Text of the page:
MD Tele Rokkor 135 mm f/2.8 @ f/22


Leave a comment

Your email address will not be published. Required fields are marked *

6 thoughts on “Review: Minolta MD Tele Rokkor 135 mm f/2.8 (MD-I)

  • Ray Wood

    How to identify Minolta 135mm F2.8 MD-1 and MD-2 by Serious number? My copy is 0014720. Thanks a million.
    Ray Wood

    • Benjamin Post author

      Hi Ray. I don’t know much about Minolta serial numbers. I’ve seen some collections of S/Ns for highly sought after Minolta lenses like the 58 mm f/1.2, but not for the common types like this 135 mm. If you wanna know which version it is, you can always check the eazypix lens DB. The MD-I always had a 4/4 (lenses/groups) design and weighed roughly 540 g. The MD-II was produced with the same optics and weight for some time, too. There were only very minor changes to the exterior of the lens. Later, Minolta changed to a 5/5 design for the MD-II, which made the lens much lighter (~370 g). This lighter MD-II version also has a tapered depth of field scale, whilst both 4/4 versions have a flat one. The weight is probably the easiest way to differentiate between them, though.

      Summing up: It’s easy to tell if you have a 4/4 or 5/5 version of the 135 mm, but if you have the 4/4, it’s hard to tell if it’s an MD-I or an MD-II.


  • Anthony

    I’ve also read elsewhere e.g. on that this version of the lens is legendary, but from my assessment of various legacy Minolta 135s it’s not all it’s cracked up to be.

    I’ve bought around 6 Minolta 135/2.8s ranging in price from £20-70, including this one. I found the newer MD-III to be better (sharper with better corners). In particular, one of my two MD-IIIs is on another level. It could be that my copy of the MD-I is substandard, I’ve no idea. But, if you carry out the same test I used below, then comparing our sample shots might help us reach a conclusion, without needing to test the lenses to side-by-side. You’d need a good copy of the Minolta 300-s though.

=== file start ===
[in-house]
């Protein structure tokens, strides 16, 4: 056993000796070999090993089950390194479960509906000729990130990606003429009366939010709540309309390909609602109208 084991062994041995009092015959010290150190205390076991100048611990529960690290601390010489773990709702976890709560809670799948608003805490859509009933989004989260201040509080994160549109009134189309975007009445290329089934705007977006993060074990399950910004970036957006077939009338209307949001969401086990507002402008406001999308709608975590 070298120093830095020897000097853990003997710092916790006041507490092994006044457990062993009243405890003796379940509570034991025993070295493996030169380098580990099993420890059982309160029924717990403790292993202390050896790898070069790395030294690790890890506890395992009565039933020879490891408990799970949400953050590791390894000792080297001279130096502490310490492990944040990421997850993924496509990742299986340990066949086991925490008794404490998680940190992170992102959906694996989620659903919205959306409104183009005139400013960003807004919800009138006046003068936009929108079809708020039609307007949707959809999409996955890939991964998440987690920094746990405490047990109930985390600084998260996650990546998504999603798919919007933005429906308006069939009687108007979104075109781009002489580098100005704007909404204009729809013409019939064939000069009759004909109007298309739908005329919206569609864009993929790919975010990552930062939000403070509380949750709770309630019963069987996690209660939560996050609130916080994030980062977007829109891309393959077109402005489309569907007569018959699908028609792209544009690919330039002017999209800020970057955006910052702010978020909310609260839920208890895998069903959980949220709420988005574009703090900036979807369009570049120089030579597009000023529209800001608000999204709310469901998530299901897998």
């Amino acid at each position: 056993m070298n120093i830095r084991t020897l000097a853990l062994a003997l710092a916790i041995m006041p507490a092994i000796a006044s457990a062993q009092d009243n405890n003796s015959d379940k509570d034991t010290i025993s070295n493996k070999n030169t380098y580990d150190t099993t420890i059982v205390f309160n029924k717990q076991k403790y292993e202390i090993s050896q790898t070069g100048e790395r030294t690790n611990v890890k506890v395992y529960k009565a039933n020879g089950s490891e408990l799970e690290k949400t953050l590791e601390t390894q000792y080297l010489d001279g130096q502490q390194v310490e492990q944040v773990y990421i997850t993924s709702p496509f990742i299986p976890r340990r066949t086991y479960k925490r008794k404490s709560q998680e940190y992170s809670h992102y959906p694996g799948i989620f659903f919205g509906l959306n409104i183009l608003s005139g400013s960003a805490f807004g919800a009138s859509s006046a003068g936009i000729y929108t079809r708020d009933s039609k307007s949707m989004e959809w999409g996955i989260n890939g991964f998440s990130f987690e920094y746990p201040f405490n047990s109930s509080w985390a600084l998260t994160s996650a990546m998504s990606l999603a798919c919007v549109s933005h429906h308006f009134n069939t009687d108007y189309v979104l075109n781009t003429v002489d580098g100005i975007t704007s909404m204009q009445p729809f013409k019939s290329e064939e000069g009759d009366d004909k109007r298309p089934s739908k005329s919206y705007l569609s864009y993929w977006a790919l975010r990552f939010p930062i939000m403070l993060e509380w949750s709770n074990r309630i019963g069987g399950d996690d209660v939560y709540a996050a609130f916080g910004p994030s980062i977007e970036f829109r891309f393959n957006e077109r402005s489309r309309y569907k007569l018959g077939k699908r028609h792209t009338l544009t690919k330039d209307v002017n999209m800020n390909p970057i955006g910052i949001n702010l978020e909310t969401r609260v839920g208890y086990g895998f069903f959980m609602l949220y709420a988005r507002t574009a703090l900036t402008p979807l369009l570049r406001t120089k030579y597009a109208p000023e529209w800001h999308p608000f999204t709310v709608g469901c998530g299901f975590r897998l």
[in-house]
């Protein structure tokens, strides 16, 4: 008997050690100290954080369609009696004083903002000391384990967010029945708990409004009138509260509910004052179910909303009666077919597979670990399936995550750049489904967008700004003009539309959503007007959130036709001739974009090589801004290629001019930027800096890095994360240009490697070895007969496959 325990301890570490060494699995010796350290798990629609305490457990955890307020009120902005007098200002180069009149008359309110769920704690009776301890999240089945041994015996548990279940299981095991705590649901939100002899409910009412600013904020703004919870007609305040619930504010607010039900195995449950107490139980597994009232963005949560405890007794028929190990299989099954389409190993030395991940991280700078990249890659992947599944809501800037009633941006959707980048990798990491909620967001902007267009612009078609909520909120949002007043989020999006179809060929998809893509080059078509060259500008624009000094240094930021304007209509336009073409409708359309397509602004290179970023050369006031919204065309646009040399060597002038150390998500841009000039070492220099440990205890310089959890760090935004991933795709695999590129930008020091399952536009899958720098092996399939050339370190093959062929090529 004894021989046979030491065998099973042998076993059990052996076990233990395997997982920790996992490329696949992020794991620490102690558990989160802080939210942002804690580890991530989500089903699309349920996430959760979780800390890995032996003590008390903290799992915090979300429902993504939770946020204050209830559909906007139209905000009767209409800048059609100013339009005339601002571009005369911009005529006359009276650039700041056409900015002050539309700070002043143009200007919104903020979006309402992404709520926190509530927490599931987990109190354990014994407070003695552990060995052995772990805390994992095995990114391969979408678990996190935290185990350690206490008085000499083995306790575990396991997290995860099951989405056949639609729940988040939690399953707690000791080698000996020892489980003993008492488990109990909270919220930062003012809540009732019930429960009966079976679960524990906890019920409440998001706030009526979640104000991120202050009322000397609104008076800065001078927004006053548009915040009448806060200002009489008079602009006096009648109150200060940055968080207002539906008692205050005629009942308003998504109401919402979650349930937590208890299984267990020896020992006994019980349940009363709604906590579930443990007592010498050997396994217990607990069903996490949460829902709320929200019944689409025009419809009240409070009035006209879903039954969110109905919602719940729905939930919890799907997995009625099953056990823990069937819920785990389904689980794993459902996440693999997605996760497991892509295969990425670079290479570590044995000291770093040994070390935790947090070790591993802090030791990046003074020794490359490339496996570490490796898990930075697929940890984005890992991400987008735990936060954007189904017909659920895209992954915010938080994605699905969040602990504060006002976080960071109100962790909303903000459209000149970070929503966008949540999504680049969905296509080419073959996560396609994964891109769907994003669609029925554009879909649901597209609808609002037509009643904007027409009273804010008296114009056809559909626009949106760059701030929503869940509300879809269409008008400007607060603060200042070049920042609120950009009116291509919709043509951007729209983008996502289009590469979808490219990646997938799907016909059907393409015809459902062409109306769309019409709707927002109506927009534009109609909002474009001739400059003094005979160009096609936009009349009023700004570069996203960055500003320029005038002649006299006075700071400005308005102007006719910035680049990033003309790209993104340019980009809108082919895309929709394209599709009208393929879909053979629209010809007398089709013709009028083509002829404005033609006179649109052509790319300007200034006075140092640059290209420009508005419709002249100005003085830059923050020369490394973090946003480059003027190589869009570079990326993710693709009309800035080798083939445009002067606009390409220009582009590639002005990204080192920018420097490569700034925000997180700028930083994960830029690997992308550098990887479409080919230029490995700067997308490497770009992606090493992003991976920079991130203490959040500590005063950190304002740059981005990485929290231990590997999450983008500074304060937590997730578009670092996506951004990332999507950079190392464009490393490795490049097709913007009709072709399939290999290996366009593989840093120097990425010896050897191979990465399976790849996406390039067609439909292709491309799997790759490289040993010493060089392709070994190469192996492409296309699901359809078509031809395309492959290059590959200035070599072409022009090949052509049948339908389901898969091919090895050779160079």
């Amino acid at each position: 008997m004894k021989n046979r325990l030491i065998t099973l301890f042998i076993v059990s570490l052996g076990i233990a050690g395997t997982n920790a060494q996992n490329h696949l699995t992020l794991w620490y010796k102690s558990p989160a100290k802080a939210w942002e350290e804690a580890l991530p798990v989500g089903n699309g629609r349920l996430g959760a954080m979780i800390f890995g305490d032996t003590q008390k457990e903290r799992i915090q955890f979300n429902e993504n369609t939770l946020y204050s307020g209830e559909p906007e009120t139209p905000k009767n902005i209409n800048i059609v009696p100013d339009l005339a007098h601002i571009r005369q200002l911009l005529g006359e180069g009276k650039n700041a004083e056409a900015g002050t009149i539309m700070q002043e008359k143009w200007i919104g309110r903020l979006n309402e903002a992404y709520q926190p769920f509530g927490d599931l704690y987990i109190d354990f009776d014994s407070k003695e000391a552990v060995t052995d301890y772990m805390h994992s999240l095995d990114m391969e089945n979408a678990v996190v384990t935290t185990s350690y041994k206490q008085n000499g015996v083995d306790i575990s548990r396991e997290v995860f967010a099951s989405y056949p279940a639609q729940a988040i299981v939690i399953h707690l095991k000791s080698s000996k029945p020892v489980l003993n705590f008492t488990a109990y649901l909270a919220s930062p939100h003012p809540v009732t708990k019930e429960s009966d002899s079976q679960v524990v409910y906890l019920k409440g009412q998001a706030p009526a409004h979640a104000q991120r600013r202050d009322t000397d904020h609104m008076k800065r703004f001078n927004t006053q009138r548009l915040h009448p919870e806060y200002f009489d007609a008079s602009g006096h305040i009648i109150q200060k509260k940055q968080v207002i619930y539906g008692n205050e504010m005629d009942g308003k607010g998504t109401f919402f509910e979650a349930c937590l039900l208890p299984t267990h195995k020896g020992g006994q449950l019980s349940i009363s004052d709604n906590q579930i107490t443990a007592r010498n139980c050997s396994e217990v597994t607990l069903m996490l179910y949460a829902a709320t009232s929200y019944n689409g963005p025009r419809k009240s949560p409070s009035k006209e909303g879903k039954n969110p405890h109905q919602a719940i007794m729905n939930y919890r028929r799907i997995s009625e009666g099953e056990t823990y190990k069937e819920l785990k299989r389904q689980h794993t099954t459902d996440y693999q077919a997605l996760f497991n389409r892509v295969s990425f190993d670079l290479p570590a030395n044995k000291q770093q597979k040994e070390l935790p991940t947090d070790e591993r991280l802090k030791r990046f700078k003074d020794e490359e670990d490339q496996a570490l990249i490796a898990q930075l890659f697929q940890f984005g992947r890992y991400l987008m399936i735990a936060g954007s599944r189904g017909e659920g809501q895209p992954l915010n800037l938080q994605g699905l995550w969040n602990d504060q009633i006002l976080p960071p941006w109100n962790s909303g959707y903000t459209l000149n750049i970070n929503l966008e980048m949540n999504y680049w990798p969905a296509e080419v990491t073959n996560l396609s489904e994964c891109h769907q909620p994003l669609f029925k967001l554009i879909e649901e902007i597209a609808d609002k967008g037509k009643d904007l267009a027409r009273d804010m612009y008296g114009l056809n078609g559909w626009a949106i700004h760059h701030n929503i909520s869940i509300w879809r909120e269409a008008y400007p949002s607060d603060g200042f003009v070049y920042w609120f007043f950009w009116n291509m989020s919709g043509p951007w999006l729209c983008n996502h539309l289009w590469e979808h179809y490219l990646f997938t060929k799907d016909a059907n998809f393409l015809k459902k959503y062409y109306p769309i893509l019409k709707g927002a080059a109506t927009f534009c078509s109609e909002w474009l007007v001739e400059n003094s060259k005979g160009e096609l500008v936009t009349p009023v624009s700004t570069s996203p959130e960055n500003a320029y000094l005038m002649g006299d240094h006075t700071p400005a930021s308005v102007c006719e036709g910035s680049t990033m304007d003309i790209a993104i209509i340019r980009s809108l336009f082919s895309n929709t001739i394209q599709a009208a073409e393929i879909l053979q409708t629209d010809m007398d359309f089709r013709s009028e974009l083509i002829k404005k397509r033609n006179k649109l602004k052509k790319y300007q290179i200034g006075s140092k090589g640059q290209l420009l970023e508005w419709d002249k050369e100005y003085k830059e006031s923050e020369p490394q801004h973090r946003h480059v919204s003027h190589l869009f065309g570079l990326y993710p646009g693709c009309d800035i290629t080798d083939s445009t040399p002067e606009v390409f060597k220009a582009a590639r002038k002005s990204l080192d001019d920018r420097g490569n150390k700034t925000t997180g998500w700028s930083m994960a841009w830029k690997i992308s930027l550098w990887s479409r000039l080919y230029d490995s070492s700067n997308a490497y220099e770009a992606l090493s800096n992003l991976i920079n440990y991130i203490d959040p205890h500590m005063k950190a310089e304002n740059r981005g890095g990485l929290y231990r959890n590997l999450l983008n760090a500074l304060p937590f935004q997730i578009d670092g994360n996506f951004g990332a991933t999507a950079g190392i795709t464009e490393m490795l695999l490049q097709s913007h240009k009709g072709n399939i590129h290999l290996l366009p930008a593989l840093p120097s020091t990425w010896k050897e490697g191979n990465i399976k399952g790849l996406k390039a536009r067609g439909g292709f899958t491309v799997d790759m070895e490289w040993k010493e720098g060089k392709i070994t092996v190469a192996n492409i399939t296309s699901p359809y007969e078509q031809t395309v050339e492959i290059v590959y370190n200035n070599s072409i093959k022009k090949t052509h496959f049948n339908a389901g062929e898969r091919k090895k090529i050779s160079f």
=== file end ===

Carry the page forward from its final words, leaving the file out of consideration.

To test how good it was, I combined my MD-III with a Minolta 300-s 2x teleconverter and then tested them against the 2014 Canon EF 100-400mm L II, a Nikon AIS 300/4.5 prime, and Minolta AF 100-300mm APO D. While it didn’t win, I think I demonstrated (especially with my sample shots) that this is a perfectly useable combo – especially for travel photography when size and weight are of prime concern.

    You can see my test of the MD-III with 2xTC here:

    To identify the lens, your readers can use the following site, which is in German, but Google Translate does an good job of translating it.

    • Benjamin Post author

      Hi Anthony,

      after getting my own MD-III 135 f/2.8 a couple of weeks ago, I kinda have to agree: The MD-I [4/4] version may be a bit hyped on the net. I haven’t tested the MD-III on the chart, yet. But it’s very evident in the images I shot that overall contrast and micro contrast are visibly higher. Images just look crisper than with the MD-I, at least at wider apertures. It’s similar with the MD-I and MD-III 50 mm f/1.4 and a couple other “brothers” I’ve got on the shelf.

      Concerning identifying the MD-I 135 mm f/2.8 in particular, I don’t know if will be helpful as there’s no image of the MD-II in the list. And that’s the one you would want to see, as they (MD-I & MD-II) usually look very similar. Overall, the site is excellent, though.